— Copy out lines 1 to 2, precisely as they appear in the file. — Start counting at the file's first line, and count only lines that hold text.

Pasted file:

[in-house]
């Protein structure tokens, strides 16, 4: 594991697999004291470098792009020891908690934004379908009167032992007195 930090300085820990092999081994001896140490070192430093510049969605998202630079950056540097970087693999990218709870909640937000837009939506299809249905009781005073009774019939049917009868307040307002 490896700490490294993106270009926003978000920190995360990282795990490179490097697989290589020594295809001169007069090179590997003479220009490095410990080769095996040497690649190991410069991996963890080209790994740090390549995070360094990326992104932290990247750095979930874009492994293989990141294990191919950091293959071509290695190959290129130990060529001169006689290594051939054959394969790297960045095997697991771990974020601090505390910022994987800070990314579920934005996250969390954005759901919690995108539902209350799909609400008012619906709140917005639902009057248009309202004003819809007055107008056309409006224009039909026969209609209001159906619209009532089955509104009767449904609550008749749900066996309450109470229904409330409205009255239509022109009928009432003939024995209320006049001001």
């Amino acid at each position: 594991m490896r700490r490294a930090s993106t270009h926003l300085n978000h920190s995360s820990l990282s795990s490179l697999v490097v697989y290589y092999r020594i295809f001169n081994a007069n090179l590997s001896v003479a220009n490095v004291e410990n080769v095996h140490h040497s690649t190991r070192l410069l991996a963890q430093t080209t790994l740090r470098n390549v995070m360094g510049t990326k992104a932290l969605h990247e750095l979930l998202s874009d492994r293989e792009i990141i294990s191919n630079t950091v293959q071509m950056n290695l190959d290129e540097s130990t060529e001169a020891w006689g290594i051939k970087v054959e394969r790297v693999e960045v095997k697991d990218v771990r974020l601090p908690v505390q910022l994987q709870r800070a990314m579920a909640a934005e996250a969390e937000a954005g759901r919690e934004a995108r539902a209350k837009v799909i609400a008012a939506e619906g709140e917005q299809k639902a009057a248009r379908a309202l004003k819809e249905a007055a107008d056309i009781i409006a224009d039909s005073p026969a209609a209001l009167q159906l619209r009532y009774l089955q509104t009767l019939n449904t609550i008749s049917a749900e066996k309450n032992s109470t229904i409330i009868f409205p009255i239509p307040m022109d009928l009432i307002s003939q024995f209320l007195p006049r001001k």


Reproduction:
[in-house]
């Protein structure tokens, strides 16, 4: 594991697999004291470098792009020891908690934004379908009167032992007195 930090300085820990092999081994001896140490070192430093510049969605998202630079950056540097970087693999990218709870909640937000837009939506299809249905009781005073009774019939049917009868307040307002 490896700490490294993106270009926003978000920190995360990282795990490179490097697989290589020594295809001169007069090179590997003479220009490095410990080769095996040497690649190991410069991996963890080209790994740090390549995070360094990326992104932290990247750095979930874009492994293989990141294990191919950091293959071509290695190959290129130990060529001169006689290594051939054959394969790297960045095997697991771990974020601090505390910022994987800070990314579920934005996250969390954005759901919690995108539902209350799909609400008012619906709140917005639902009057248009309202004003819809007055107008056309409006224009039909026969209609209001159906619209009532089955509104009767449904609550008749749900066996309450109470229904409330409205009255239509022109009928009432003939024995209320006049001001």